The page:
Yes and no. Graduating would imply that a person no longer needs mental health services, and when it comes to mental illness, these are something that often has to be maintained either with medication or counseling or both.
There are many children who grow up in residential treatment centers and you could say they too "graduate" at the end when they reach the age of 18 and enter society all on their own. Whether or not they'd ever return to a hospital, outpatient treatment or another residential setting is hard to say. Some do and others don't either because they're tired and do not believe in the therapeutic process, others are mentally handicapped and can't make the right decisions for themselves and others simply don't care.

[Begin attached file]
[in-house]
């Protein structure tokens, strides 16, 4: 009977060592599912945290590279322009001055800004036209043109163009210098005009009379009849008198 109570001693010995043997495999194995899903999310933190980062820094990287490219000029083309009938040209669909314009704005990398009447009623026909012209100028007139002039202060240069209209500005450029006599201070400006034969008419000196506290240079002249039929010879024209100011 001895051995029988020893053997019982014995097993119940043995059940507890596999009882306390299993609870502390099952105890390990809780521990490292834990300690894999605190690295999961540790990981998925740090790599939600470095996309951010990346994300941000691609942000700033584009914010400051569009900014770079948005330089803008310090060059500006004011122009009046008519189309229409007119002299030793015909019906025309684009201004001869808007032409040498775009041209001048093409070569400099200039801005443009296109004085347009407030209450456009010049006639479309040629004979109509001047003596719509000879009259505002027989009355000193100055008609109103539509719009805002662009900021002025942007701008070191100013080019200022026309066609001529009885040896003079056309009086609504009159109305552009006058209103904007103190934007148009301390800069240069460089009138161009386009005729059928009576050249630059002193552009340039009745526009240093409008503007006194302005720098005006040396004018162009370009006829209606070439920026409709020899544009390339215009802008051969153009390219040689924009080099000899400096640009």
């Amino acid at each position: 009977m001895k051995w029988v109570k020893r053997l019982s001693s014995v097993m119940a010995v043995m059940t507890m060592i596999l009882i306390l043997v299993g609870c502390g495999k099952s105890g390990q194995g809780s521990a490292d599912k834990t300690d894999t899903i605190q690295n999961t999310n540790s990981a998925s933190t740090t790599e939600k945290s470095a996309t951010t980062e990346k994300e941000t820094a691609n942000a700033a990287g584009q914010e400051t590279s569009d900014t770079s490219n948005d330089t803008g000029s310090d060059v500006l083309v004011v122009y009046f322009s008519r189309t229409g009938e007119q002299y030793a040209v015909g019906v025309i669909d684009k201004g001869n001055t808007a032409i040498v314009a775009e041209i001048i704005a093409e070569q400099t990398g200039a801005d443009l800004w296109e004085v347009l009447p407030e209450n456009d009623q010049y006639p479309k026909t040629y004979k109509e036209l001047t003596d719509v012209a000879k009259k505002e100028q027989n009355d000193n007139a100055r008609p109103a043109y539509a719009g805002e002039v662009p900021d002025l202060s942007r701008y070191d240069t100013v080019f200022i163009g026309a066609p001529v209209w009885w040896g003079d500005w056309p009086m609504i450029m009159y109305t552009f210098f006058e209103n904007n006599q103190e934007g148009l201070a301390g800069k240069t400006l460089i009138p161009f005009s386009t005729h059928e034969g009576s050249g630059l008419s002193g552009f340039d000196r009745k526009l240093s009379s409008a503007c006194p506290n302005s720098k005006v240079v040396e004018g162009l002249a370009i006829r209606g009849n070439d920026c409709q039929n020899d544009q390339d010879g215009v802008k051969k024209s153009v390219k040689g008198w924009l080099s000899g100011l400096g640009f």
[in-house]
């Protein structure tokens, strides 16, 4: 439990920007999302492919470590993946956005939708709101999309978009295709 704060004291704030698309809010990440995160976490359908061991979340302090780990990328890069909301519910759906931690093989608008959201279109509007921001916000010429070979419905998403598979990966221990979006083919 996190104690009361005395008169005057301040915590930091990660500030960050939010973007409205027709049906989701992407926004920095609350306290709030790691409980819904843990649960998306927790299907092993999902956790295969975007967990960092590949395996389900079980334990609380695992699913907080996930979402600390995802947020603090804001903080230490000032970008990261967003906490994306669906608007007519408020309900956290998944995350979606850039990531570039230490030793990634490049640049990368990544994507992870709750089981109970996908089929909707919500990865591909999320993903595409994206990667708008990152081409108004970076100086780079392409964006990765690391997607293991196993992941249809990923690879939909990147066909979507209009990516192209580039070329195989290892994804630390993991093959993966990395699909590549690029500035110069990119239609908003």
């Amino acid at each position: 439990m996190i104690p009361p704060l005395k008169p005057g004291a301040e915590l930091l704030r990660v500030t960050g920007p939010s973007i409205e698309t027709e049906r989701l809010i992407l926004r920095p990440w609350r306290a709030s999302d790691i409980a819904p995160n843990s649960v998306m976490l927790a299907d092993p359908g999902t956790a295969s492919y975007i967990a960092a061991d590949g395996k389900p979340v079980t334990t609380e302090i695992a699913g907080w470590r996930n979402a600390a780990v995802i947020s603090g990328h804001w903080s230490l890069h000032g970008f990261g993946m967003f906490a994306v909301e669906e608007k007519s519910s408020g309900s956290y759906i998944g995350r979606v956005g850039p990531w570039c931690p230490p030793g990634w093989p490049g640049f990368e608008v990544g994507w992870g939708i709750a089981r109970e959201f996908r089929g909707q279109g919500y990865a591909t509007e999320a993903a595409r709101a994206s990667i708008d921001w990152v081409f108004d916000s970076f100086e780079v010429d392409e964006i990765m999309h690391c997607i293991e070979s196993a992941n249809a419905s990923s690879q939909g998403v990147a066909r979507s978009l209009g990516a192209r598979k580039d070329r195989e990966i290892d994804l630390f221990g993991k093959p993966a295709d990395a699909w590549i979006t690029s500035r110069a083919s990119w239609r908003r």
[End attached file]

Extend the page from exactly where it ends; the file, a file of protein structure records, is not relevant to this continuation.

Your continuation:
I guess your question would depend on your own situation. If you want to switch care providers, that is something you can do for whatever reason, especially if you feel hindered with your current provider.
You can exit any institution freely by simply disconnecting from your provider for whatever reason you see fit. You simply inform them that you are leaving and will not be back. You don't owe a provider anything. Graduating as the expert suggests implies that you are finished or "all better". You may be experiencing less symptoms but eventually you may need care again. It is not graduating as much it is taking a break from whatever care you are receiving. You are not "done" but more in less need than you were months before.
You should end your association with a provider by giving you and even the provider closure. You inform them that you no longer wish to participate in any therapeutic process and leave on good terms so that you can always return when you need to.